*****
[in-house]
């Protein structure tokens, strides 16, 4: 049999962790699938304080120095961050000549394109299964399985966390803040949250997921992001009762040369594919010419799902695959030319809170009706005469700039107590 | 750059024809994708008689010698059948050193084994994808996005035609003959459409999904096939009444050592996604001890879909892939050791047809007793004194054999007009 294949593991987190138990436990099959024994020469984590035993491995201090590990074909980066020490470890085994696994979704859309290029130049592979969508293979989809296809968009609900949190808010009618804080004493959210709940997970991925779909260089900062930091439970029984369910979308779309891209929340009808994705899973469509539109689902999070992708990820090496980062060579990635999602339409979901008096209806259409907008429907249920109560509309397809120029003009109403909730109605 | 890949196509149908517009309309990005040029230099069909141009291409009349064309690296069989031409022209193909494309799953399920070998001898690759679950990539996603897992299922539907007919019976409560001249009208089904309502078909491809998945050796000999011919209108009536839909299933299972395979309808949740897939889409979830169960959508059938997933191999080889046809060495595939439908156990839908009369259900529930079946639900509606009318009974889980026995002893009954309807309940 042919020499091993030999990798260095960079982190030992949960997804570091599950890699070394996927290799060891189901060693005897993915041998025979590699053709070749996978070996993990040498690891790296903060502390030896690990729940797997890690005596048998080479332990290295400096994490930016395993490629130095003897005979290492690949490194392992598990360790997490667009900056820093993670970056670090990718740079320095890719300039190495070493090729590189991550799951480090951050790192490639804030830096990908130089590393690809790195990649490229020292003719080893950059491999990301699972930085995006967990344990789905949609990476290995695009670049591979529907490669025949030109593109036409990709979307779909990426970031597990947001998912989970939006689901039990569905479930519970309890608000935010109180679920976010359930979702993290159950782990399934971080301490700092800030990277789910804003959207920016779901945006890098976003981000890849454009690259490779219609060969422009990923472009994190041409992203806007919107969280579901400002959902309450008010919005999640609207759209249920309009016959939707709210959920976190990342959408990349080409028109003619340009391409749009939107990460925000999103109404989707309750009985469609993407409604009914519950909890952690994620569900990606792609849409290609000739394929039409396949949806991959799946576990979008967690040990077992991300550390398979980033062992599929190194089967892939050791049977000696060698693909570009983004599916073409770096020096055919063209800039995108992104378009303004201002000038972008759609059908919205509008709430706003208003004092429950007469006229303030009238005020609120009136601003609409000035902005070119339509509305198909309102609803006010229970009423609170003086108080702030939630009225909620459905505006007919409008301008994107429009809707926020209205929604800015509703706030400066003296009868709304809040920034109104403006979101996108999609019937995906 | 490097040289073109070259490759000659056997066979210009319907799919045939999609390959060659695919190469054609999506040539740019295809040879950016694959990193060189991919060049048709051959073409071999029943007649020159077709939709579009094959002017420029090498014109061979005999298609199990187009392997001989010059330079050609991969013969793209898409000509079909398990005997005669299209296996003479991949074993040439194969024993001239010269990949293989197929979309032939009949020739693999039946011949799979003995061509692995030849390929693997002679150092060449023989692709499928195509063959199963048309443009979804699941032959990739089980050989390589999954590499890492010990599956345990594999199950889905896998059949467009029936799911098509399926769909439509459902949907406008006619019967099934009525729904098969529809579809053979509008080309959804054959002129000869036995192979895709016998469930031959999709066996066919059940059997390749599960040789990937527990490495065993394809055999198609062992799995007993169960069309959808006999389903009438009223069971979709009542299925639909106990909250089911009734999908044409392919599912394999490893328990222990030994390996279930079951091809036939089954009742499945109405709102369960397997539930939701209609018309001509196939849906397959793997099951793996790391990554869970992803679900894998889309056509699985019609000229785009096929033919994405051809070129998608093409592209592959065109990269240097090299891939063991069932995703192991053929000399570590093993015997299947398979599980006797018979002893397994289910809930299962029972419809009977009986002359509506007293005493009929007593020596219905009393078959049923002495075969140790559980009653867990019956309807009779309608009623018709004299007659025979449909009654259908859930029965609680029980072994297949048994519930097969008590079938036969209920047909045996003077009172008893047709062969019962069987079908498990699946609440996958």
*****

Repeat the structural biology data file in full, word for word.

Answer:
[in-house]
């Protein structure tokens, strides 16, 4: 049999962790699938304080120095961050000549394109299964399985966390803040949250997921992001009762040369594919010419799902695959030319809170009706005469700039107590 | 750059024809994708008689010698059948050193084994994808996005035609003959459409999904096939009444050592996604001890879909892939050791047809007793004194054999007009 294949593991987190138990436990099959024994020469984590035993491995201090590990074909980066020490470890085994696994979704859309290029130049592979969508293979989809296809968009609900949190808010009618804080004493959210709940997970991925779909260089900062930091439970029984369910979308779309891209929340009808994705899973469509539109689902999070992708990820090496980062060579990635999602339409979901008096209806259409907008429907249920109560509309397809120029003009109403909730109605 | 890949196509149908517009309309990005040029230099069909141009291409009349064309690296069989031409022209193909494309799953399920070998001898690759679950990539996603897992299922539907007919019976409560001249009208089904309502078909491809998945050796000999011919209108009536839909299933299972395979309808949740897939889409979830169960959508059938997933191999080889046809060495595939439908156990839908009369259900529930079946639900509606009318009974889980026995002893009954309807309940 042919020499091993030999990798260095960079982190030992949960997804570091599950890699070394996927290799060891189901060693005897993915041998025979590699053709070749996978070996993990040498690891790296903060502390030896690990729940797997890690005596048998080479332990290295400096994490930016395993490629130095003897005979290492690949490194392992598990360790997490667009900056820093993670970056670090990718740079320095890719300039190495070493090729590189991550799951480090951050790192490639804030830096990908130089590393690809790195990649490229020292003719080893950059491999990301699972930085995006967990344990789905949609990476290995695009670049591979529907490669025949030109593109036409990709979307779909990426970031597990947001998912989970939006689901039990569905479930519970309890608000935010109180679920976010359930979702993290159950782990399934971080301490700092800030990277789910804003959207920016779901945006890098976003981000890849454009690259490779219609060969422009990923472009994190041409992203806007919107969280579901400002959902309450008010919005999640609207759209249920309009016959939707709210959920976190990342959408990349080409028109003619340009391409749009939107990460925000999103109404989707309750009985469609993407409604009914519950909890952690994620569900990606792609849409290609000739394929039409396949949806991959799946576990979008967690040990077992991300550390398979980033062992599929190194089967892939050791049977000696060698693909570009983004599916073409770096020096055919063209800039995108992104378009303004201002000038972008759609059908919205509008709430706003208003004092429950007469006229303030009238005020609120009136601003609409000035902005070119339509509305198909309102609803006010229970009423609170003086108080702030939630009225909620459905505006007919409008301008994107429009809707926020209205929604800015509703706030400066003296009868709304809040920034109104403006979101996108999609019937995906 | 490097040289073109070259490759000659056997066979210009319907799919045939999609390959060659695919190469054609999506040539740019295809040879950016694959990193060189991919060049048709051959073409071999029943007649020159077709939709579009094959002017420029090498014109061979005999298609199990187009392997001989010059330079050609991969013969793209898409000509079909398990005997005669299209296996003479991949074993040439194969024993001239010269990949293989197929979309032939009949020739693999039946011949799979003995061509692995030849390929693997002679150092060449023989692709499928195509063959199963048309443009979804699941032959990739089980050989390589999954590499890492010990599956345990594999199950889905896998059949467009029936799911098509399926769909439509459902949907406008006619019967099934009525729904098969529809579809053979509008080309959804054959002129000869036995192979895709016998469930031959999709066996066919059940059997390749599960040789990937527990490495065993394809055999198609062992799995007993169960069309959808006999389903009438009223069971979709009542299925639909106990909250089911009734999908044409392919599912394999490893328990222990030994390996279930079951091809036939089954009742499945109405709102369960397997539930939701209609018309001509196939849906397959793997099951793996790391990554869970992803679900894998889309056509699985019609000229785009096929033919994405051809070129998608093409592209592959065109990269240097090299891939063991069932995703192991053929000399570590093993015997299947398979599980006797018979002893397994289910809930299962029972419809009977009986002359509506007293005493009929007593020596219905009393078959049923002495075969140790559980009653867990019956309807009779309608009623018709004299007659025979449909009654259908859930029965609680029980072994297949048994519930097969008590079938036969209920047909045996003077009172008893047709062969019962069987079908498990699946609440996958």